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Sunday, July 17, 2016

The "Lancaster & The USS Maine" Story

Monument to honor those who fought in the Spanish-American War
as well as those who died when the USS Maine sunk in Havana Harbor.
Remember to click on photos to enlarge them.
It was an ordinary day. Standing in front of a monument which featured a likeness of President James Buchanan in ... where else but Buchanan Park in Lancaster, PA.  Ready to take a photo when someone blew their horn.  As I once again held the camera in front of my face, the horn blew again. Then a voice called out ... evidently calling to me. I walked over to the van and the passenger asked me for directions to Wheatland, the home of James Buchanan.  
The USS Maine
"Two blocks in the direction you are headed, turn left for a block and a right will put you in front of the mansion." I told them.  Now, back to taking a few photos in this beautiful park near Franklin and Marshall College.  I got my Buchanan photo and headed about fifty yards west for my next photograph, the Spanish-American War monument.  
General William Murray Black
Seems that Lancaster has a certain connection to the Spanish-American War ... the USS Maine to be precise.  It was on January 25, 1898 that the USS Maine entered the Havana Harbor in Cuba.  Three weeks later on February 15, the ship exploded and sank.  The USS Maine was an Armored Cruiser or 2nd-class Battleship that was 324 feet long and had a beam of 57 feet. She was sent to protect U.S. interests during the Cuban revolt against Spain.  She exploded suddenly, without warning, and sank quickly, killing nearly three quarters of her crew.  The cause of the explosion and who was responsible remained unclear, but it was suspected that Spain was to blame; thus the press articles that read: "Remember the Maine, to Hell with Spain."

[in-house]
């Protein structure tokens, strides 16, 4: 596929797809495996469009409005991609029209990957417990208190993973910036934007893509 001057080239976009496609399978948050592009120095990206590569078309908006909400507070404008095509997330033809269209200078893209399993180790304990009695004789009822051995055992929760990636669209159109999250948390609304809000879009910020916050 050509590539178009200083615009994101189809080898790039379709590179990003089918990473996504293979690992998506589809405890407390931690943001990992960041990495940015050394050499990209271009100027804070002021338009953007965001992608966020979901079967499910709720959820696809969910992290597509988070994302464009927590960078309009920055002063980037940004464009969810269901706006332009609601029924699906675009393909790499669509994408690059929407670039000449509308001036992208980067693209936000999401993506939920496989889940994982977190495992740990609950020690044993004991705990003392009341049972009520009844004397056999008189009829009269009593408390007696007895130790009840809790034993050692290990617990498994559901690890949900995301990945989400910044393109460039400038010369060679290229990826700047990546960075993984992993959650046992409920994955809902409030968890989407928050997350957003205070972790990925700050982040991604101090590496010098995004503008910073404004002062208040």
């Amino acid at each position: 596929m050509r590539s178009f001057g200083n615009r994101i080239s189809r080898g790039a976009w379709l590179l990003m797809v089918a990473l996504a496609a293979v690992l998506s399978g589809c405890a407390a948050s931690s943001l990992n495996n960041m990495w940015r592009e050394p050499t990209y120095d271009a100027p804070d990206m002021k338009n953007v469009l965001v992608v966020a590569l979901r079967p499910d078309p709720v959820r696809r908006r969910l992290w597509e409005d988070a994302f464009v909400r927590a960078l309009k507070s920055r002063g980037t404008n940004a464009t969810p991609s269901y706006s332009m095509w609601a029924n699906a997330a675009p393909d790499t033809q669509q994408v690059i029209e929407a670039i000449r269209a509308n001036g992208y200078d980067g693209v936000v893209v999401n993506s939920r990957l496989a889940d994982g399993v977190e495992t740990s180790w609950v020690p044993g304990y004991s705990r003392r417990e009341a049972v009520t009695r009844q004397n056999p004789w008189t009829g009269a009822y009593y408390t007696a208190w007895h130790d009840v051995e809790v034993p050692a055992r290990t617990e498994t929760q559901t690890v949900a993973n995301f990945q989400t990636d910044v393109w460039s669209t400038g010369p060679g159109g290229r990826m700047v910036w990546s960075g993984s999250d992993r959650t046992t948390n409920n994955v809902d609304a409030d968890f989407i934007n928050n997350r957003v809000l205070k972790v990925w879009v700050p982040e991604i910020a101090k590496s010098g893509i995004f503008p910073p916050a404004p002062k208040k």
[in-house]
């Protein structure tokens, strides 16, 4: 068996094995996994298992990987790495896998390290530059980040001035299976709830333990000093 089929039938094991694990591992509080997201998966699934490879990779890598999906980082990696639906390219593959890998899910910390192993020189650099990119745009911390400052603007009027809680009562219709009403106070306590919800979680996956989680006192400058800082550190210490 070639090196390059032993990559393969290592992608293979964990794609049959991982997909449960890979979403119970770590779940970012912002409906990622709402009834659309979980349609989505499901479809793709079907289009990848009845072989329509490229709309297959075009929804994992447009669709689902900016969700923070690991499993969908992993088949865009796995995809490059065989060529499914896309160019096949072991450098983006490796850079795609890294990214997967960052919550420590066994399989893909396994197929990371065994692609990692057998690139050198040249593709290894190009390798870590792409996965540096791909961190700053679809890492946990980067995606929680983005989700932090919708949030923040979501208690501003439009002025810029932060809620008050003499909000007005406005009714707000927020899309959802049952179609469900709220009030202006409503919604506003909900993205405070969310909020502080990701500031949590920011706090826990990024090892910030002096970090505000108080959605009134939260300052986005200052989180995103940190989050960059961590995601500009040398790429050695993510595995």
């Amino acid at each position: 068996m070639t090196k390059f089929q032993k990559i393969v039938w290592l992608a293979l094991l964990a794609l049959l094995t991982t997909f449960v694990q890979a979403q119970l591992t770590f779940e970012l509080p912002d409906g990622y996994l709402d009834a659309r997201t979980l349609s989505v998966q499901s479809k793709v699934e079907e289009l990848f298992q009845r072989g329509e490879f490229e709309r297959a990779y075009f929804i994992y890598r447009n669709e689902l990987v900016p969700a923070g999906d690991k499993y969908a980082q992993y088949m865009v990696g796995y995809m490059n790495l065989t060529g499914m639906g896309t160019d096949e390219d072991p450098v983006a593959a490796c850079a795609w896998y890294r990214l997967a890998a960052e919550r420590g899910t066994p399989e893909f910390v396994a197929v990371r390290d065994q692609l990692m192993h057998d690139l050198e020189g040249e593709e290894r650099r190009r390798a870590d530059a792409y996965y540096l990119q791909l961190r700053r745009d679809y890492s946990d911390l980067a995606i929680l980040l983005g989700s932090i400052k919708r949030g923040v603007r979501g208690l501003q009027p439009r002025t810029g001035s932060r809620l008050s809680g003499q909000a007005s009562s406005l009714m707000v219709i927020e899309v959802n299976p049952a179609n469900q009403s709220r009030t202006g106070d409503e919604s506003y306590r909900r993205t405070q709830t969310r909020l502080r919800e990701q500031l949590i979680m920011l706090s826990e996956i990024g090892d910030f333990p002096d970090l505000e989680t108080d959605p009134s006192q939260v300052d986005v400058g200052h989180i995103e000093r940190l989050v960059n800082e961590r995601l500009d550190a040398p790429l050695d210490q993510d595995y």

The Cofferdam that was placed around the USS Maine
The explosion was never explained, with both an internal magazine explosion or an external mine explosion never proved.  Eventually the internal explosion, from the use of bituminous coal which released firedamp (a gas prone to explosions), was more than likely the culprit.  
Plaque on the front of the monument
For several years the USS Maine was left where she sank in Havana Harbor, but the silt around her hull was creating a unwanted shoal.  Other patriotic groups wanted mementos of the ship so on May 9, 1910, Congress authorized funds for the removal of the Maine with military interment in Arlington National Cemetery of the bodies still inside.
Plaque on the rear of the monument
General William Murray Black, the Corps of Engineers officer in charge of raising the Maine was born in Lancaster, PA.  He lived at 323 North Duke St., graduated from Lancaster High School and spent nearly three years at Franklin & Marshall College before receiving an appointment to West Point Military Academy, from which he graduated in 1877 at the age of twenty-two. The task of removal of the Maine wasn't easy.  
One of the two cannons on either side of the monument
They first built a cofferdam around the ship, pumped water out from inside and exposed the deck.  After removal of relics and the deceased as well as the ship's main mast, it was towed by a tugboat into international seas and sunk.  In 1913 the General Wm. S. McCaskey Camp, United Spanish War Veterans of Lancaster, erected the Buchanan Park monument in memory of Lancaster's veterans and General William Murry Black.  
A metal insert on the monument
On the monument are plaques, front and back, that are forged from metal from the USS Maine.  Cannons that sit nearby were donated by the War Depart- ment.  At one time there was a powder tank from the ship and cannonballs, but they mysteriously disappear- ed.  I took my photos, touched the plaques and stood in front of the monument, wondering what really happened to the USS Maine that fateful day in 1898.  It was another extraordinary day in the life of an ordinary guy.

Another view of the monument

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